It's a very precarious point in our history.
WILDMAN: But it's no easy task.
The shipping routes to Europe are controlled by the ruler of the North African state of Tripoli.
This cruel despot is known as the Pasha.
He was a very ruthless individual.
He ruled from Tripoli which is now present-day Libya.
And his kingdom was the most powerful on the Northern African coast.
WILDMAN: In return for access to the shipping routes, Jefferson must pay the Pasha a modest fee.
Throughout the 1780s, our government was essentially paying what we were calling tributes in order to do business in these parts of the world.
WILDMAN: For months, the Pasha allows American merchant ships to pass through the Mediterranean unharmed.
But then, in 1801, the Pasha gets greedy.
He demands an exorbitant tribute of over $200,000.
It's more than Jefferson can afford.
CARROLL: Jefferson absolutely refuses.
There was no way he was gonna back down.
WILDMAN: The consequences are disastrous.
The Pasha orders a vicious attack on an American ship and takes 300 crewmen captive.
President Jefferson now faces an unimaginable choice.
The sailors' lives hang in the balance.
And without the ability to transport goods overseas, America's economy could face ruin.
The president reasons that the only way to defeat a bully like the Pasha is with a show of force.
And so he decides to go to war.
It's an incredible gamble.
The U.
S.
Navy is in its infancy and doesn't have enough ships to mount an effective assault.
And the Army is hardly equipped for such an undertaking.
For help, Jefferson turns to a trusted ex-Army officer named William Eaton.
CARROLL: Eaton had tremendous knowledge of the region, of the people.
He served as the consulate at Tunis, which was the closest city to Tripoli.
WILDMAN: Eaton suggests a bold strategy.
Rather than attack Tripoli itself, which would require an assault by sea, he recommends capturing the city of Derne, one of the Pasha's most important strongholds, by land.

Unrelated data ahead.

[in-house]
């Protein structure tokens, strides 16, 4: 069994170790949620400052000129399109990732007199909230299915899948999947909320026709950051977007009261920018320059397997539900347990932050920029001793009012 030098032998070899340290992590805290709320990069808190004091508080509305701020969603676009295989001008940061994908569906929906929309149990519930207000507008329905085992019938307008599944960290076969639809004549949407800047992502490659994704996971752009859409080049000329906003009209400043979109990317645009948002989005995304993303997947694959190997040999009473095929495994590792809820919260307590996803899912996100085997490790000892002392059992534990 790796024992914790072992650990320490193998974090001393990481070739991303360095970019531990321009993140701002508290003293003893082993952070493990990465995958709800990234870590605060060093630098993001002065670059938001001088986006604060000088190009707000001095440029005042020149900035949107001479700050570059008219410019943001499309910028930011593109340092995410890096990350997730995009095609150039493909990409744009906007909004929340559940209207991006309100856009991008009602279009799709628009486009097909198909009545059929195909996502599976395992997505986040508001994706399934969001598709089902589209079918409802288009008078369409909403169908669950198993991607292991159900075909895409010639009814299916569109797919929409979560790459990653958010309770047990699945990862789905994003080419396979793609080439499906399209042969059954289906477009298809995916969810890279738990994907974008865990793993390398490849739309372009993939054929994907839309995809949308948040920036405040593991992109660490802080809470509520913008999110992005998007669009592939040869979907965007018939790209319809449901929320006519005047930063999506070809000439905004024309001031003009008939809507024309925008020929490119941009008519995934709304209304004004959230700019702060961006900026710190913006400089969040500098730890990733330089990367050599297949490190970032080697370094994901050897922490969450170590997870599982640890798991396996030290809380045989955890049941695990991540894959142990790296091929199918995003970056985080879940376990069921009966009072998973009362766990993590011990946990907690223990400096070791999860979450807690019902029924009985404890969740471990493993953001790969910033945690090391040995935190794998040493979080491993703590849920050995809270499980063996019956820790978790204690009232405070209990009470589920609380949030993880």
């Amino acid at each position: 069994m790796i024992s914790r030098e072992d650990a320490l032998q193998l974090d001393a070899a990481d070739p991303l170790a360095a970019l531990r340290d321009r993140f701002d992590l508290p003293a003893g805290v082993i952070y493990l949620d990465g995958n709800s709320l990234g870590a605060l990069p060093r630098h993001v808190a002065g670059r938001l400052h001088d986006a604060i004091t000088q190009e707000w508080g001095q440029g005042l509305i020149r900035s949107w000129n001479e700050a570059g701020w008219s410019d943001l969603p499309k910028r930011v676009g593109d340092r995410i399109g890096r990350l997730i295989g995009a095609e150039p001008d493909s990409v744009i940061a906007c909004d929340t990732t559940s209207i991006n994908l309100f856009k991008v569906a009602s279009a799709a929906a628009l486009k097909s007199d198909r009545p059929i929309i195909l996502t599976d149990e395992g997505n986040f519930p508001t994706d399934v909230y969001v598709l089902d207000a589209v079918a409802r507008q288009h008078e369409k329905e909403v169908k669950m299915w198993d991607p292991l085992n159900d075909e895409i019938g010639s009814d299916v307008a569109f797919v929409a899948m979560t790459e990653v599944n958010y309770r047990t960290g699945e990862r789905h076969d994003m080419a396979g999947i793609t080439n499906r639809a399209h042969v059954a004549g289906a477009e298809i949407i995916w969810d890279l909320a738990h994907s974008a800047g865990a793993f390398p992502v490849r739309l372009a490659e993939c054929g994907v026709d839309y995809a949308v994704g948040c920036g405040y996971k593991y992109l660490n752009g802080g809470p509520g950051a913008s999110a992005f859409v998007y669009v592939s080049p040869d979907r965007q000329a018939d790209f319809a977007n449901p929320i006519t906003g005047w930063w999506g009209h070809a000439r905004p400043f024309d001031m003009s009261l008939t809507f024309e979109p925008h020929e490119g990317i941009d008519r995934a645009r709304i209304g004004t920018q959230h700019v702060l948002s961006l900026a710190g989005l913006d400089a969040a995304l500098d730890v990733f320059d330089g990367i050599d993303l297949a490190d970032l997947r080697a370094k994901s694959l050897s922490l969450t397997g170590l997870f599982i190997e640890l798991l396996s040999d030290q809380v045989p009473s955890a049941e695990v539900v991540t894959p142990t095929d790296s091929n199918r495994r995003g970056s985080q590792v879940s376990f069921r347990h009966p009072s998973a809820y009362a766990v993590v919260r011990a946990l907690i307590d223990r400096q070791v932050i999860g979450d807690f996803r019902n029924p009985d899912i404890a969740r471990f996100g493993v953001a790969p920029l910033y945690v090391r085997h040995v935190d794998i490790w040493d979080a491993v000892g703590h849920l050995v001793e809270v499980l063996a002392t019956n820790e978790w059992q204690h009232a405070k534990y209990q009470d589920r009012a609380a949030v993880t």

If they succeed, it would show the Pasha that the United States cannot be blackmailed.
CARROLL: This was such a bold and daring plan.
It's so incredible to think that it would even be possible.
WILDMAN: Jefferson approves Eaton's proposal.
In late 1804, Eaton travels to Egypt with a small band of Marines.
There, he recruits a ragtag army made up of several hundred tribal warriors.
CARROLL: He helps organize this enormous group of mercenaries, people from different tribes who are these notoriously ferocious and tough warriors, and they're gonna set out on this incredible 600-mile trek to the city of Derne.
WILDMAN: After a 50-day march, Eaton's men approach Derne.
But when they arrive, they quickly learn they're outnumbered by at least 10 to 1.
Nevertheless, Eaton orders the Marines to lead the charge with their muskets, and the mercenaries take up the rear.
[ Men shouting ] So can this ragtag regiment snatch an unlikely victory? It's 1805 off the coast of North Africa when the Pasha of Tripoli attacks American merchant ships in the Mediterranean.
President Thomas Jefferson must go to war.